First of all, we should not be so quick to glorify a system which rests entirely on the whims of an extremely powerful Dark artifact. Dark? Well, obviously, when you look at it. The Sorting Hat is one of the most powerful magical artifacts in the entire Harry Potter series. It has not only intelligence, but free will and emotions of its own. It’s a powerful enough mind reader that it can size up someone’s entire personality, values, and character in a matter of seconds; no human in the series is that powerful a Legilimens (not even that idiotically written character from Fantastic Beasts who can read minds effortlessly at long distances, but somehow still works fetching coffee). It can also conjure specific objects, like the Sword of Gryffindor, instantly, from many miles away, no matter how well said object is protected. The Hat’s powers clearly fit the definition of Dark Magic: “never trust anything that can think for itself, if you can’t see where it keeps its brain” (Harry Potter and the Chamber of Secrets, p. 329). In retrospect, it’s pretty fucking rich that Hogwarts throws shade at Durmstrang for being a “Dark Arts” school, when the first thing a student does at Hogwarts is put a powerful Dark artifact on their head and hope for the best.

And what’s more, the Hat being so powerful makes it troubling that its declarations are never questioned. The Hat’s sorting decisions are final. There’s minimal human input, no possibility of appealing a Sorting decision, and no checks of any kind on its power. Given the crucial role the Hat plays in shaping the school’s culture, this seems like a bad plan. It could be running some weird centuries-long social experiment and no one could do anything to stop it.

Furthermore, since the Hat is so colossally intelligent, it’s surprising that the system by which it chooses students for different Houses is so stupid. Remember, the Hat sorts individually, and announces results on a case-by-case basis. This becomes problematic, however, when you consider that the Houses have to be relatively of equal size. It never says so explicitly in the books, but this would almost certainly have to be the case; if Houses were different sizes, competitions like the House Cup and the Quidditch tournament would get ludicrously unfair. (Houses in real boarding schools are equally sized for this reason, and if you need more convincing, consider the fact that the algorithm for the Pottermore House quiz is weighted to produce relatively equal House membership.)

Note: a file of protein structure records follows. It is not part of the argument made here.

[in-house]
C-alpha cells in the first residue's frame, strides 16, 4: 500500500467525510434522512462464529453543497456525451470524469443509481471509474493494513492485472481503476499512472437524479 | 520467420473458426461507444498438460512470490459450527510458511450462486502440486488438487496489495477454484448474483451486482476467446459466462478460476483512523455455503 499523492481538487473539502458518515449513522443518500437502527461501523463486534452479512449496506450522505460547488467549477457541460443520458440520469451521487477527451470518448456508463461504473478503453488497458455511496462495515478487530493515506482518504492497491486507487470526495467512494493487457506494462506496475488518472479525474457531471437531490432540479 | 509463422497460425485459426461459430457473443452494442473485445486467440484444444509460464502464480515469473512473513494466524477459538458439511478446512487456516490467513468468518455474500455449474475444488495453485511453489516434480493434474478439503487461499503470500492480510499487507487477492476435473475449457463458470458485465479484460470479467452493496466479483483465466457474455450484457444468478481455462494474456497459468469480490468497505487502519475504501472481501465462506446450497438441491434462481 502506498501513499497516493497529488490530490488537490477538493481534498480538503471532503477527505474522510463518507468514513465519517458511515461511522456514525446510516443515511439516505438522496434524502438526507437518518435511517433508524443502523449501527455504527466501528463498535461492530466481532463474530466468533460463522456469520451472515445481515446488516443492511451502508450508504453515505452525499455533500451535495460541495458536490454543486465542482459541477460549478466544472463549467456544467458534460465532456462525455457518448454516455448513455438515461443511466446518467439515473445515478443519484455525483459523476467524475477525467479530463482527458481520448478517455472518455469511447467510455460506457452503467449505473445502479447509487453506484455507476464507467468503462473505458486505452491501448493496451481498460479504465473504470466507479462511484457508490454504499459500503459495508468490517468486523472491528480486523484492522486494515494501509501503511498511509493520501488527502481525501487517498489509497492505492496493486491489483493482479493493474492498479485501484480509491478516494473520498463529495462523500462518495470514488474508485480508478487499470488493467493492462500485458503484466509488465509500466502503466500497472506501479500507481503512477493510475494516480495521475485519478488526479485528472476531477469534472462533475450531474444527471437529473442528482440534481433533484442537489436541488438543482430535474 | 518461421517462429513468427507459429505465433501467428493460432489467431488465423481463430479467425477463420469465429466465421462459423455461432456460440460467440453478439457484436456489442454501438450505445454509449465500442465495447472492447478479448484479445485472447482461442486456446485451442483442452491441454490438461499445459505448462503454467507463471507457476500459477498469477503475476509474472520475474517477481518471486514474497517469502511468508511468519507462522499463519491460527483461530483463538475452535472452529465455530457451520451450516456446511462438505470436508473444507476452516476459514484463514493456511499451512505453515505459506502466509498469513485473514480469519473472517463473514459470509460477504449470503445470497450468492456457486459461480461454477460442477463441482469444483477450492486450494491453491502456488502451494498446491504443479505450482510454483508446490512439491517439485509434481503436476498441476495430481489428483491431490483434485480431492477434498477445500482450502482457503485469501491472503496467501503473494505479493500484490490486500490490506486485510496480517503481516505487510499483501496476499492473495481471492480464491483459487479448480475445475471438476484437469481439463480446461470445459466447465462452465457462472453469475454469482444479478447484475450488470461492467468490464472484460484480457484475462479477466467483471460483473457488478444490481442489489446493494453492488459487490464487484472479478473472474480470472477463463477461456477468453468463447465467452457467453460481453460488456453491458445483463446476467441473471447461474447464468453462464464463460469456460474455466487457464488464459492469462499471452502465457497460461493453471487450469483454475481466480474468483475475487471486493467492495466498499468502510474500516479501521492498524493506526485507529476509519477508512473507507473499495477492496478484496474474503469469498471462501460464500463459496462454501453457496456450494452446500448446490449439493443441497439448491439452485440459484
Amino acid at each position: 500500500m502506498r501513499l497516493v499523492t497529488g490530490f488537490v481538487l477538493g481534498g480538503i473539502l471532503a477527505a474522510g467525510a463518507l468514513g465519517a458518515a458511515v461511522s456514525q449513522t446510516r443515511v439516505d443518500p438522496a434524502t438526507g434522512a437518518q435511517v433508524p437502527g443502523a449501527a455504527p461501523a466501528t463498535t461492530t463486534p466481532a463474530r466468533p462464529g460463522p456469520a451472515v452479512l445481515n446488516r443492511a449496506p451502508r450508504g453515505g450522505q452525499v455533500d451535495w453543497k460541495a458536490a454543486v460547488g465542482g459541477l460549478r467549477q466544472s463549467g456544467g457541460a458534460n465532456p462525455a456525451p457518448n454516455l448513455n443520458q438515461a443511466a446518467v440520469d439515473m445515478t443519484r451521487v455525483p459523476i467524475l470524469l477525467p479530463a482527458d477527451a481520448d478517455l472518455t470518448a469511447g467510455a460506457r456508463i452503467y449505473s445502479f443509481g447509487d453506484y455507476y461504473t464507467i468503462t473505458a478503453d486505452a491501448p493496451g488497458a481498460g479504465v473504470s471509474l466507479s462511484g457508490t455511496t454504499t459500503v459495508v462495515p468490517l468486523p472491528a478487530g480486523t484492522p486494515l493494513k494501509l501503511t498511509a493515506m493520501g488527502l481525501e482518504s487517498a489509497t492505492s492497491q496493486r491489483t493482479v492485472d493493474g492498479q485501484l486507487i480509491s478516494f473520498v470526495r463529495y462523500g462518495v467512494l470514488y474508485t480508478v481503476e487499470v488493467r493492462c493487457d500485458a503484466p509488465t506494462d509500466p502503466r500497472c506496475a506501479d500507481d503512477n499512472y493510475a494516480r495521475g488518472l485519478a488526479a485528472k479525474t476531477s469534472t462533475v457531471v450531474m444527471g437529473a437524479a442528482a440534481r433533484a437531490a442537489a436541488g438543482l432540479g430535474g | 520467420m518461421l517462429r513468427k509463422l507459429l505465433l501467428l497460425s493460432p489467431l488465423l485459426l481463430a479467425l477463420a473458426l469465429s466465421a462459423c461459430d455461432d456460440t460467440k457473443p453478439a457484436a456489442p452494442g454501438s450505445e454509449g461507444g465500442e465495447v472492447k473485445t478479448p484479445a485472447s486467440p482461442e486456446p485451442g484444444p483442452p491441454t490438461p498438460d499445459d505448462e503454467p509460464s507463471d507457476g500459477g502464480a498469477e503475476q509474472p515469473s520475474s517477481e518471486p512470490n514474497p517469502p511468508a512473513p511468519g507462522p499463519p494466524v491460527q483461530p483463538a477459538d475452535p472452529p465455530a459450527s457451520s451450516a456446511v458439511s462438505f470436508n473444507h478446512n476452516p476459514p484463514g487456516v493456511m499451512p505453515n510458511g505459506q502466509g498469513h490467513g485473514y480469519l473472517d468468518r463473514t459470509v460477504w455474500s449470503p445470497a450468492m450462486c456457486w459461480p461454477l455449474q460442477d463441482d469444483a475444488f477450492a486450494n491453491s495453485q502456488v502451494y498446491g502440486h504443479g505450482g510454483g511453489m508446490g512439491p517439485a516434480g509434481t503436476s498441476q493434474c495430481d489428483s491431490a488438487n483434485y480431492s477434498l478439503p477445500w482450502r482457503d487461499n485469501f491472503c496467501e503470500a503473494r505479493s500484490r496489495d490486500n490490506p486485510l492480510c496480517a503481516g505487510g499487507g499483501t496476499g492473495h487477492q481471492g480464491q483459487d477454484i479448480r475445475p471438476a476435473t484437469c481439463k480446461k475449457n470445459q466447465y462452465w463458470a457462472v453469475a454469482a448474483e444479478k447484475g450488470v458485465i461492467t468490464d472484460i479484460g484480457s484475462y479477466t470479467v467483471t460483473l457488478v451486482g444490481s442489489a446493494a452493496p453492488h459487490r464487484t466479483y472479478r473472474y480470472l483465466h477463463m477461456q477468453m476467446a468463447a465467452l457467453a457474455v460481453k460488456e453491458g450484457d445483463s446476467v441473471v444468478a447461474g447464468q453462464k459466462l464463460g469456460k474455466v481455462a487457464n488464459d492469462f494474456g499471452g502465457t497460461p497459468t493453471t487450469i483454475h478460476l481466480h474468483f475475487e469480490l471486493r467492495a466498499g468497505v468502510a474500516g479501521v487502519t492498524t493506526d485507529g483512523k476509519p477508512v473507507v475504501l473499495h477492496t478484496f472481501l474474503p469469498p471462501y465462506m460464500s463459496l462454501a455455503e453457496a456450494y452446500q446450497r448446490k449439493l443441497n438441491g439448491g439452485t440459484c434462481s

So here’s a funny thought: how do you make sure Houses are equally sized when you’re sorting people individually? What if the Hat picks the five Slytherins it’s been allotted for the year and then comes across an even better-suited Slytherin who now can’t get in? What happens when the Hat reaches the end of the year’s new students, realizes it hasn’t picked enough Hufflepuffs, panics, and places the final two students in Hufflepuff whether they belong there or not? Unless the Hat can see the future along with all its other godlike powers, it’s sure to have made a goof of this kind at least a few times. The Hat could ensure equitable results by putting the Sorting Hat on everyone’s head and have it make its picks only after it’s seen everybody; it doesn’t, presumably, because some dramatic effect would be lost.

But okay. Let’s put all that stuff to the side. Let’s say, for the sake of argument, that there are no logistical difficulties in sorting people into Houses. Let’s assume further that the Hat always sorts correctly and never abuses its power to enact evil schemes and stuff.  Doesn’t matter. The entire institution is dangerous at its core.